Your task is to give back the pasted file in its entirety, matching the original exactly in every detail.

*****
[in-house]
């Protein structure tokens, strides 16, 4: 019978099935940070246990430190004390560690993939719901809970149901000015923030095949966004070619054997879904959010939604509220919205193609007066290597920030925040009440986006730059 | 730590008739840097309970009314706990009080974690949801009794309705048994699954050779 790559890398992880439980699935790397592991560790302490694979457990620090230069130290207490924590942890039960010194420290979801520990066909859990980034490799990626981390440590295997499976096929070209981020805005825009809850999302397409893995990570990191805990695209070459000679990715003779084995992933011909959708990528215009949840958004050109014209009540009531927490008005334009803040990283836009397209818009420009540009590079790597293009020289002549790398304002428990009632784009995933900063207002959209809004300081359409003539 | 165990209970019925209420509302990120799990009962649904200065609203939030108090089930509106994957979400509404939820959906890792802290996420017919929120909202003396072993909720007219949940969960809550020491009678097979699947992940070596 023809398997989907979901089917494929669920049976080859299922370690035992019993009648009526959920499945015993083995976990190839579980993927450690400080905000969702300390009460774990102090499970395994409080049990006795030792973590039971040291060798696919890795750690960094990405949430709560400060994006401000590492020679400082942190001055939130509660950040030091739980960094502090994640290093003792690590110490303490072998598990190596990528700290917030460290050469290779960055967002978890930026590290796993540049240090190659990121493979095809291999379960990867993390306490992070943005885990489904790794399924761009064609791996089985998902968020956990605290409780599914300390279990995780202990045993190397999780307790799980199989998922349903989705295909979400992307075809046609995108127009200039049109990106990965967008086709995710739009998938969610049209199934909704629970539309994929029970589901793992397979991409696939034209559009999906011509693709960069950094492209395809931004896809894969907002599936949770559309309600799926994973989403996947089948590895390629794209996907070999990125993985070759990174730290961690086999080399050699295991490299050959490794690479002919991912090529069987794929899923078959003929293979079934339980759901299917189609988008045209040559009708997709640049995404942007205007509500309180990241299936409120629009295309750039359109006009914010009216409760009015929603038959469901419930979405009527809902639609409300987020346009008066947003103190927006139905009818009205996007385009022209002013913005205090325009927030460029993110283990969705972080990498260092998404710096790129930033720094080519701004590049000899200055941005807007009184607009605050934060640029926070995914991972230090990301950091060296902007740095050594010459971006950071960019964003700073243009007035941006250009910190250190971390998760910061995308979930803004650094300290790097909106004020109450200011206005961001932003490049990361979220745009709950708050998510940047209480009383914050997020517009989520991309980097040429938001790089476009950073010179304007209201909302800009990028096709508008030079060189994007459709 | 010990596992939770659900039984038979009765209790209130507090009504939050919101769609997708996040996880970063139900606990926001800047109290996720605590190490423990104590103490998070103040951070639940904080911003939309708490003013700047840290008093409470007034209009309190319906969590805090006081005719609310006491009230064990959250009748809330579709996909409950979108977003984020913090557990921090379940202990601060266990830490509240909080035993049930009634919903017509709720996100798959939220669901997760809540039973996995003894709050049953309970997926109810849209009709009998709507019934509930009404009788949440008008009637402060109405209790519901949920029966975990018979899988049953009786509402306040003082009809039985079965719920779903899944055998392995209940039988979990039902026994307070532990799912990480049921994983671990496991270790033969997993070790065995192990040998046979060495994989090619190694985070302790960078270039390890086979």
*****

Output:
[in-house]
């Protein structure tokens, strides 16, 4: 019978099935940070246990430190004390560690993939719901809970149901000015923030095949966004070619054997879904959010939604509220919205193609007066290597920030925040009440986006730059 | 730590008739840097309970009314706990009080974690949801009794309705048994699954050779 790559890398992880439980699935790397592991560790302490694979457990620090230069130290207490924590942890039960010194420290979801520990066909859990980034490799990626981390440590295997499976096929070209981020805005825009809850999302397409893995990570990191805990695209070459000679990715003779084995992933011909959708990528215009949840958004050109014209009540009531927490008005334009803040990283836009397209818009420009540009590079790597293009020289002549790398304002428990009632784009995933900063207002959209809004300081359409003539 | 165990209970019925209420509302990120799990009962649904200065609203939030108090089930509106994957979400509404939820959906890792802290996420017919929120909202003396072993909720007219949940969960809550020491009678097979699947992940070596 023809398997989907979901089917494929669920049976080859299922370690035992019993009648009526959920499945015993083995976990190839579980993927450690400080905000969702300390009460774990102090499970395994409080049990006795030792973590039971040291060798696919890795750690960094990405949430709560400060994006401000590492020679400082942190001055939130509660950040030091739980960094502090994640290093003792690590110490303490072998598990190596990528700290917030460290050469290779960055967002978890930026590290796993540049240090190659990121493979095809291999379960990867993390306490992070943005885990489904790794399924761009064609791996089985998902968020956990605290409780599914300390279990995780202990045993190397999780307790799980199989998922349903989705295909979400992307075809046609995108127009200039049109990106990965967008086709995710739009998938969610049209199934909704629970539309994929029970589901793992397979991409696939034209559009999906011509693709960069950094492209395809931004896809894969907002599936949770559309309600799926994973989403996947089948590895390629794209996907070999990125993985070759990174730290961690086999080399050699295991490299050959490794690479002919991912090529069987794929899923078959003929293979079934339980759901299917189609988008045209040559009708997709640049995404942007205007509500309180990241299936409120629009295309750039359109006009914010009216409760009015929603038959469901419930979405009527809902639609409300987020346009008066947003103190927006139905009818009205996007385009022209002013913005205090325009927030460029993110283990969705972080990498260092998404710096790129930033720094080519701004590049000899200055941005807007009184607009605050934060640029926070995914991972230090990301950091060296902007740095050594010459971006950071960019964003700073243009007035941006250009910190250190971390998760910061995308979930803004650094300290790097909106004020109450200011206005961001932003490049990361979220745009709950708050998510940047209480009383914050997020517009989520991309980097040429938001790089476009950073010179304007209201909302800009990028096709508008030079060189994007459709 | 010990596992939770659900039984038979009765209790209130507090009504939050919101769609997708996040996880970063139900606990926001800047109290996720605590190490423990104590103490998070103040951070639940904080911003939309708490003013700047840290008093409470007034209009309190319906969590805090006081005719609310006491009230064990959250009748809330579709996909409950979108977003984020913090557990921090379940202990601060266990830490509240909080035993049930009634919903017509709720996100798959939220669901997760809540039973996995003894709050049953309970997926109810849209009709009998709507019934509930009404009788949440008008009637402060109405209790519901949920029966975990018979899988049953009786509402306040003082009809039985079965719920779903899944055998392995209940039988979990039902026994307070532990799912990480049921994983671990496991270790033969997993070790065995192990040998046979060495994989090619190694985070302790960078270039390890086979």